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By Willy Fautré, director of Human Rights Without Frontiers

 

HRWF (04.07.2019) – Since its creation in 2015, the body of the Catholic Church in charge of monitoring ‘cult-like deviations’ in its midst addressed 163 cases according to its report dated 12 June 2019, announced Mgr Alain Planet, Bishop of Carcassonne, at a press conference held last month.

 

These cases concern both new and old groups (healing, charismatic or traditionalist), religious congregations, movements, and individuals (13 priests) claiming to belong to the Catholic Church. No name has been made public because the “victims” of these cases do not always want their names to be made public, Bishop Alain Planet said. A number of cases have been dealt with internally and warnings have been circulated about some people and some groups, according to Bishop Alain Planet.

 

The Catholic bureau in charge of this mission receives complaints and forwards them to the prosecutor’s office when there is a violation of the law. When there is no such violation, it listens to the victims, collects their testimonies, and provides individual assistance.

 

« The head of a Catholic association was recently tried by a correctional court for mind control (emprise spirituelle) and this is a disaster as it can be experienced as a rape by the victim », Bishop Planet said.

 

According to Sister Sorlin, a member of the Catholic bureau, the deviations are always the same whatever the group or the person: worshipping the founder, separation from the outside world, disembodiment, sense of guilt, etc.

 

The identifying criteria are developed in a « Documents Épiscopat » about cult-like deviations in Catholic communities (n°11 – 2018), published by the Church of France as a part of its information and prevention campaign.

 

A Follow up of the Call of Lourdes 

 

The body « Dérives sectaires » within the Bishops’ Conference of France stems from the « Appel de Lourdes », recalled Bishop Planet. In 2013, a group of about 40 victims and relatives of victims of abuse in the Church, wrote to the bishops who had gathered in a plenary session about cult-like deviations within Catholic institutions.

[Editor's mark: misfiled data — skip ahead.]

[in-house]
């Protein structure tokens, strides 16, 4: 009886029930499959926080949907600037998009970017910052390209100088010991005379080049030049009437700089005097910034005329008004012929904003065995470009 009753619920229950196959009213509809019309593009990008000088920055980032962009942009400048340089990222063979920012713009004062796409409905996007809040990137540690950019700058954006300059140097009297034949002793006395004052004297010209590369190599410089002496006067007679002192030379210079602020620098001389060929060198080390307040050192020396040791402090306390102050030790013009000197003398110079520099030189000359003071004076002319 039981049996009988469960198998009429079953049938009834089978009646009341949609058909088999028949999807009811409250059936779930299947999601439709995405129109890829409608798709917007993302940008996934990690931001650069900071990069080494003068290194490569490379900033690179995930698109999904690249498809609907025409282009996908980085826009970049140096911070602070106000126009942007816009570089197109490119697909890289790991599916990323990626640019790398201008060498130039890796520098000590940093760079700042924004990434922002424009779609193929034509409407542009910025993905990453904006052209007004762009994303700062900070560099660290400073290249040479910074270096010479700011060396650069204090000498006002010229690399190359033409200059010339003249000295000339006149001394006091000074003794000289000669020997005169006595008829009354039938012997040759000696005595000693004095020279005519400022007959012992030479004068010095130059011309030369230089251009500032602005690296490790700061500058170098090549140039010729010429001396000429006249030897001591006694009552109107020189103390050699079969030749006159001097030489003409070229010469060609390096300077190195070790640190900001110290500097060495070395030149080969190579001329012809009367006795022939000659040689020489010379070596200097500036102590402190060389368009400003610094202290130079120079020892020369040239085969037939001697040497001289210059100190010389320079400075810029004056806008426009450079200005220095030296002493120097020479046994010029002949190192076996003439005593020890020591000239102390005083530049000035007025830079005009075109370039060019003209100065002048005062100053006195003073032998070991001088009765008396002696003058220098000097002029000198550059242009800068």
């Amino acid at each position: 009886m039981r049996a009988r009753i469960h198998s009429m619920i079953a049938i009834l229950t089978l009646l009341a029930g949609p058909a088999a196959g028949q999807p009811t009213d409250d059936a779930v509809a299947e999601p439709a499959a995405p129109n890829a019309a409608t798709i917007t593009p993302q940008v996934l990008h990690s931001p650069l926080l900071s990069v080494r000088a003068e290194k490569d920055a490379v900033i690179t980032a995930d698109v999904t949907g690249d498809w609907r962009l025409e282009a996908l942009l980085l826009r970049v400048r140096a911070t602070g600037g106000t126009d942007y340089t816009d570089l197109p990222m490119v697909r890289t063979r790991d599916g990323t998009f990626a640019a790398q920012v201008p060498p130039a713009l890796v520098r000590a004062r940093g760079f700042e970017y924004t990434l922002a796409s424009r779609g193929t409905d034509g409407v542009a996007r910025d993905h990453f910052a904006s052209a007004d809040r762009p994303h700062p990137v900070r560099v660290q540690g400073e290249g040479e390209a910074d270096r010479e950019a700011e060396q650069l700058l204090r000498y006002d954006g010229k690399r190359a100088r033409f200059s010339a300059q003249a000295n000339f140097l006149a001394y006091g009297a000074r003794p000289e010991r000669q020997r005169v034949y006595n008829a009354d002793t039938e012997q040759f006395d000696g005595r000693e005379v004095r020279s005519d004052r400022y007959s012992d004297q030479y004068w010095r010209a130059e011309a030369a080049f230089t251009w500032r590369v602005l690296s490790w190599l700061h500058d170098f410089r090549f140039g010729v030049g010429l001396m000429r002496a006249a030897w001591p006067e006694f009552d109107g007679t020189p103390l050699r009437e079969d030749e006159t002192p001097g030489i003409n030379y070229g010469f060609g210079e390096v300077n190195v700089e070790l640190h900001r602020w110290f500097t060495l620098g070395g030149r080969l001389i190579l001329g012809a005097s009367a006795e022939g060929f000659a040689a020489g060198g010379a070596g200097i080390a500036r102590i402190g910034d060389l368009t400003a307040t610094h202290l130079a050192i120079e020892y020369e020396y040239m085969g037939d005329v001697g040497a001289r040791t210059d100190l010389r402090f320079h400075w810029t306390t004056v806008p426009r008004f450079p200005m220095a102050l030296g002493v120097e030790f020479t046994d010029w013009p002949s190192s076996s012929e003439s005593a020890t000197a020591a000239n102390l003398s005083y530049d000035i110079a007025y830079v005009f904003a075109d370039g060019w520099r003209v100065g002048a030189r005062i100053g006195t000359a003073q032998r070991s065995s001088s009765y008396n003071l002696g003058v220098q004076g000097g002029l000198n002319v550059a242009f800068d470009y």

Two years later, in the aftermath of this call, a bureau which was already working on sensitive issues inside deviating Catholic communities was officially put in place with a mandate to identify cut-like deviations and a bishop at its head. The bureau works in collaboration with MIVILUDES, AVREF (Aide aux Victimes des Dérives de Mouvements Religieux en Europe et à leurs familles) and the CORREF (Conférence des Religieux et Religieuses de France).

 

This bureau depends on the presidence of the episcopate. On 9 December 2019, the CORREF (Conférence des Religieux et Religieuses de France) will devote a full day of reflection on spiritual abuses in the Catholic Church.

 

This bureau comprises of a president and six other members, including two nuns.

 

Stigmatization and non-stigmatization

 

In December 1995, in the aftermath of several collective suicides and massacres with a religious dimension in the world (Guyana, USA, Canada, Switzerland, France…), a Parliamentary Commission in France published a controversial report stigmatizing 173 non-Catholic religious and belief communities as harmful and dangerous. This had a catastrophic impact on many of these law-abiding and peaceful movements and their members.

 

Following this report, an “Observatoire interministériel sur les sectes” was established in 1996 and in 1998, the Government developed a new inter-ministerial organization, the “Mission interministérielle de lutte contre les sectes” (MILS) which were widely criticized for their stigmatization and discrimination policies by the international human rights community, the OSCE and the successive UN Special Rapporteurs on freedom of religion or belief. Later on, the MILS was replaced by the “Mission interministérielle de lute contre les derives sectaires” (MIVILUDES) but the stigmatization of dozens of groups did not stop.

 

In 2005, then Prime Minister Jean-Pierre released a circular saying the list of cults was obsolete, had no legal foundation and should not be used as a reference any more. However, in the meantime, the French media had largely amplified the biased picture of the groups and contributed to the shaping of their negative image in society.

 

Until the worldwide scandals of sexual abuse in the Catholic Church, the parliamentary institutions dealing with “cults” were giving the impression that there were no cult-like deviations in the Catholic Church. Noteworthy is the MIVILUDES is not stigmatizing the Roman Catholic Church and apologies for stigmatizing small religious and belief groups does not seem to be on its agenda.

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